Business Management

IT Cements Madras Cements' Success:Dharmakrishnan A.V.

Madras Cements isn't your typical manufacturing company. It took to IT in 1984 at a time when even contemporary enterprises weren't tech-savvy. Its current CEO, Dharmakrishnan A.V., is a self-confessed tech enthusiast. And that makes him stand out among CEOs of old-economy companies.

Today, with over 30 years in the company, Dharmakrishnan hasn't changed much. His undying faith in IT has ensured that he has the ability to monitor everything from his iPad--in real-time--from productivity in his manufacturing facilities to sales of finished products.

Under his leadership, the flagship company of the Ramco group has generated the highest average EBITDA per tonne of cement produced in the industry at Rs 1,190. That's 19 percent higher than its nearest rival.

In this interview, he talks about the challenges in the cement industry, and why he believes IT can tackle them.

CIO: You joined Madras Cements 30 years ago. What has changed since then?

Dharmakrishnan A.V.:

When I joined Madras Cements in 1982, it was a very small company with a turnaround of Rs 50 crore. We were a regional player with a capacity of around 5 lakh tonnes, catering to four districts each in Tamil Nadu, and Kerala.

Now, we are at 14 million tonnes. Even though we are yet to be an all-India player, we are the second largest player in South India and among the top ten in India.

We have plans of reaching 20 million tonnes in four to five years.

Madras Cements also holds the distinction of being among the first few companies to implement IT systems way back in 1984. We deployed computerized invoicing and accounting with COBOL and Focus systems. From the very start, we wanted everything to be automated. We also had the urge to be pioneers in the adoption of technology. Which is why, we keep assessing the relevance of the latest developments in IT for our business. We try and make the best use of systems not only to enhance our processes, but also in every sphere of running the enterprise--from limestone quarrying to dispatches.

Madras Cements is considered one of the most well-managed companies as far as cost is concerned because we have IT systems in place. We always act on information and there is no need to rely on anyone's gut feeling. And even if it is a decision based on gut feel, it has to be backed by information because numbers don't lie.

CIO: Your thrust on IT is unlike other manufacturing companies. How has IT helped Madras Cements?

Dharmakrishnan A.V.:

Madras Cements has always held its IT department in high regard and has made huge investments in IT. At any point of time, we have 20 to 30 IT projects that extend to every part of the company.

We started with report generation and are now at a level where our analysis is also aided with technology from Google. At any given point in time, I know the quantity of cement sold in any particular street. I can see who my competitors are in an area and analyze the potential of a particular location.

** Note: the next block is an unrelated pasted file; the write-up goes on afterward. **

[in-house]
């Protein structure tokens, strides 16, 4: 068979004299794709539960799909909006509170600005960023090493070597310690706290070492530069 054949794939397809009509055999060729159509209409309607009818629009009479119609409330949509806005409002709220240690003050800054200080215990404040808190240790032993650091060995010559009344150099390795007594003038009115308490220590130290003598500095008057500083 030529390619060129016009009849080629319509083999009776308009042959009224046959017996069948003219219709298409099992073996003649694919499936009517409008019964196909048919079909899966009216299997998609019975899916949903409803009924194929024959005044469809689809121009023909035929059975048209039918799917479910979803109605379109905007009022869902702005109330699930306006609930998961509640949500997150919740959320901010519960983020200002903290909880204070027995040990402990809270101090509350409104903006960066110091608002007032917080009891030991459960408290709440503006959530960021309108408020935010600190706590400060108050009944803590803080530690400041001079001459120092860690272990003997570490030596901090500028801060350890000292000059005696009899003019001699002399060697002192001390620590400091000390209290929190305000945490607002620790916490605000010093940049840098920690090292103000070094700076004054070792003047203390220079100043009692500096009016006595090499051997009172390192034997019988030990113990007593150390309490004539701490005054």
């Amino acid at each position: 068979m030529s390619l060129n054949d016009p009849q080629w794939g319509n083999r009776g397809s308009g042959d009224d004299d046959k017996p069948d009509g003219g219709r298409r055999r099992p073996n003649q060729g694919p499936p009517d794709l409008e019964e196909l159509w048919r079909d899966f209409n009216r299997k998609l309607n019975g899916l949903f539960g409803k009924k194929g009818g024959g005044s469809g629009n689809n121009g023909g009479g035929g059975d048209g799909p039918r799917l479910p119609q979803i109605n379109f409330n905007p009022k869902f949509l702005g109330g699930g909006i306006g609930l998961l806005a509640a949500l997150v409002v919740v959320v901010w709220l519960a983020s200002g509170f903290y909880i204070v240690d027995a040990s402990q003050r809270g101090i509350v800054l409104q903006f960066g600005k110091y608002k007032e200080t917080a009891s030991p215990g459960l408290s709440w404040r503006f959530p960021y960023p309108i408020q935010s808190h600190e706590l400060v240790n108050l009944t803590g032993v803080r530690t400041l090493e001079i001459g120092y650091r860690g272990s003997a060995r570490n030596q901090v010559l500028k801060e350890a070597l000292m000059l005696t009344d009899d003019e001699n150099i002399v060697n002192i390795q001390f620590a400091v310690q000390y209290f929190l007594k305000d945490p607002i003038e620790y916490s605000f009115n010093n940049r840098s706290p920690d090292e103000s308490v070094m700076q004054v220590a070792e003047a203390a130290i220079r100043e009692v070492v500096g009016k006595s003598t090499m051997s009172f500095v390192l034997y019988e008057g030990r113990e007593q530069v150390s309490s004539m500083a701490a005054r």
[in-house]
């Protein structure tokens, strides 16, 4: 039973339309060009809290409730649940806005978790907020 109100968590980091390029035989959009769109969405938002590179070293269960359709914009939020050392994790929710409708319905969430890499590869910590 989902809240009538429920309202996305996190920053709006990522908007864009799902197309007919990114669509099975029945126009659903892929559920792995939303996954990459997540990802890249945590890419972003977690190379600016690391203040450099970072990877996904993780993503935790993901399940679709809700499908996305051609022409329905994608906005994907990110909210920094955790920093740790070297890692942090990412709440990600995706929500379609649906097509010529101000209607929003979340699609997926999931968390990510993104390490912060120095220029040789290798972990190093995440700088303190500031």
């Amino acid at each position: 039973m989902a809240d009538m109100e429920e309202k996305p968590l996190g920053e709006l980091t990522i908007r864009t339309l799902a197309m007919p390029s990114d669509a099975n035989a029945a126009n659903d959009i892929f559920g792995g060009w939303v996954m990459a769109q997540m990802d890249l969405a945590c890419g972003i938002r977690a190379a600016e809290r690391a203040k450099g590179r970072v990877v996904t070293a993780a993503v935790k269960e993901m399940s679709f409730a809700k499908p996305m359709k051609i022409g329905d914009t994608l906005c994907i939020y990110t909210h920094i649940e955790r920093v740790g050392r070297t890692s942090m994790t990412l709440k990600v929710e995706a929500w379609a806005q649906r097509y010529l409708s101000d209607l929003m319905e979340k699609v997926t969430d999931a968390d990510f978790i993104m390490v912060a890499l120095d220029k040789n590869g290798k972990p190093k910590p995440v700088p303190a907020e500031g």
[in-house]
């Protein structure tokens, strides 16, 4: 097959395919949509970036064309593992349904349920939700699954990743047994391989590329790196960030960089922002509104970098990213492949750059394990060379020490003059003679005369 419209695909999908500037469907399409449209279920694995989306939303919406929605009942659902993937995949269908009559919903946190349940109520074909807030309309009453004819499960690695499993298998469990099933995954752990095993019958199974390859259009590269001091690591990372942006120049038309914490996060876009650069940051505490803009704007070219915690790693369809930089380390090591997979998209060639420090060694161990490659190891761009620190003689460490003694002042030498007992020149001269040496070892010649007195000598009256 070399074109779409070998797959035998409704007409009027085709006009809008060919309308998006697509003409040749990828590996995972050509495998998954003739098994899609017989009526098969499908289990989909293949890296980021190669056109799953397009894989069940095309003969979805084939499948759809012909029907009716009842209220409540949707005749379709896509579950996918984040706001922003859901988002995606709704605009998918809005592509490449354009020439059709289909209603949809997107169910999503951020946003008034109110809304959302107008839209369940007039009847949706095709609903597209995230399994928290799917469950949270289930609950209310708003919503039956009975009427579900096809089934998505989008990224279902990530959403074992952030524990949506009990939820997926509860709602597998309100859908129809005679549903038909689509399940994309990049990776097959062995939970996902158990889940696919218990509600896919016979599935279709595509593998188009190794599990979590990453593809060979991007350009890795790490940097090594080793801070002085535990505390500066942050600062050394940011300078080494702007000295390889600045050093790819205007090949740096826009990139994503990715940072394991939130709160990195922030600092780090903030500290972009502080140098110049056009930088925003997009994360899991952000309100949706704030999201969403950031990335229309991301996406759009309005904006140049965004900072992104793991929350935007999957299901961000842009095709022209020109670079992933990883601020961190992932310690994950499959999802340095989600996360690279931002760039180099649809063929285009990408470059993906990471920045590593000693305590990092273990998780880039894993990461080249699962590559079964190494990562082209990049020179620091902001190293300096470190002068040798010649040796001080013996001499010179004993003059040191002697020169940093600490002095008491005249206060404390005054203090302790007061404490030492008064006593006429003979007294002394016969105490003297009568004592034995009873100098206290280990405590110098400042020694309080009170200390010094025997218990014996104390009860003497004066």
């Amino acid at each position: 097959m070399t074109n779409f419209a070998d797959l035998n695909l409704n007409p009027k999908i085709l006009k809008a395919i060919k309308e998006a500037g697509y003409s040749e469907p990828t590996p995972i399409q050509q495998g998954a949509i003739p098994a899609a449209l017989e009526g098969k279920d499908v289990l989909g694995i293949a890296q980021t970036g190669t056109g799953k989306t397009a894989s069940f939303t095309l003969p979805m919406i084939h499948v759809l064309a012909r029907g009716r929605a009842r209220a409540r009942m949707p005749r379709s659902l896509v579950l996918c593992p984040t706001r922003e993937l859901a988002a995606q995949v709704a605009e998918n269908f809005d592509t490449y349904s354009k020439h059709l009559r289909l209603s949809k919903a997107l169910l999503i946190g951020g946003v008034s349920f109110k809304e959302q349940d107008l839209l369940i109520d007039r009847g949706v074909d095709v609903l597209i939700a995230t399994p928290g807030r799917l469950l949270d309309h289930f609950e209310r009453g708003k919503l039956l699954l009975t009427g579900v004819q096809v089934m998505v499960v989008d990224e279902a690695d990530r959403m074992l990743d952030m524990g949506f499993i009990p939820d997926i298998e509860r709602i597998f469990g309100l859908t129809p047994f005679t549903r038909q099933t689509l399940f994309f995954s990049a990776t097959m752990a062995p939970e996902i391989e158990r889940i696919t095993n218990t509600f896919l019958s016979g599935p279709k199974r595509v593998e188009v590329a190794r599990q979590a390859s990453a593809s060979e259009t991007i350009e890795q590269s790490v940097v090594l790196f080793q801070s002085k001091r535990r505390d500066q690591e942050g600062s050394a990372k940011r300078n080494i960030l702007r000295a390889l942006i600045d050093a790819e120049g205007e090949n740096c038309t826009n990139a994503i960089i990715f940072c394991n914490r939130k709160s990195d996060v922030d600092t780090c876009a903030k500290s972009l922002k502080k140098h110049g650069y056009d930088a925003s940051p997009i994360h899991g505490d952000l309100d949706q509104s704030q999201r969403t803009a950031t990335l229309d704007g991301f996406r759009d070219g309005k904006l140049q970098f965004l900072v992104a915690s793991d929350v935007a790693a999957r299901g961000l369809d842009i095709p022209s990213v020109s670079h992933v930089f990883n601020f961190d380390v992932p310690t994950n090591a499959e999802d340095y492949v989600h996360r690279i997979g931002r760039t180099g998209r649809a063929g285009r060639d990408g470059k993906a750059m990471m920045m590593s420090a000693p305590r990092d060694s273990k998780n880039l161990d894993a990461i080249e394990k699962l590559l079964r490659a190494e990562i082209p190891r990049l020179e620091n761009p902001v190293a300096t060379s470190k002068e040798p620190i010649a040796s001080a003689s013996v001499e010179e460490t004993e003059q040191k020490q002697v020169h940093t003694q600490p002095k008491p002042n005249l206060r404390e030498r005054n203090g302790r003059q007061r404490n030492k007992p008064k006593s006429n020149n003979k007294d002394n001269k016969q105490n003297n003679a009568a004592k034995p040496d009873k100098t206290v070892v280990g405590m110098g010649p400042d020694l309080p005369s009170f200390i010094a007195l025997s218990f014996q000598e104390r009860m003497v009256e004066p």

Also, our sales representatives have been provided with devices that give them real-time information. It helps them assess their business in terms of dealer performance and responsiveness, understand their stocks, and help sales managers take stock of their team's performance.

Our dealers can book orders online. A dealer who uses the online system to book orders is bound to have a healthy stock and is assured of timely payments. This also helps gauge his performance on pre-decided parameters.

Today, I expect my IT department to train people to use our IT systems. Our entire operation depends on IT products developed with the help of Ramco systems. The IT team should consistently demonstrate the advantage of using IT and drive adoption.

CIO: Does it also help you track the performance of your facilities and avoid downtime?

Dharmakrishnan A.V.:

Initially, the process of tracking downtime was manual and relied on someone's assumptions. Today, we have an excellent IT system that gives us clarity on the equipments that are running and provides us with details like their speed and consistency.

If there is any variation from the standard deviation of 0.5-0.6 percent--from the set parameters--the response teams are alerted and can enquire the reasons for it. If the variation is high despite these efforts, then an alert is sent to senior people at the location and also to the corporate headquarters, allowing us to take immediate action.

CIO: And does IT play a role in solving logistics problems?

Dharmakrishnan A.V.:

Cement is a high-volume and low-value commodity. So, at times, the distribution cost may be higher than the manufacturing cost. Even in terms of freight, cement manufacturers draw competition from unusual aspects like a sugar factory in the vicinity which would transport sugar in 50kg bags--each bag worth Rs 5,000-6,000. Whereas, a similar 50kg bag of cement will only have a value close to Rs 300. So, while the sugar guys can afford to pay close to Rs 1,000 per bag for freight, the cement players can barely manage to pay Rs 20-30 per bag. We have to compete with them during peak demand.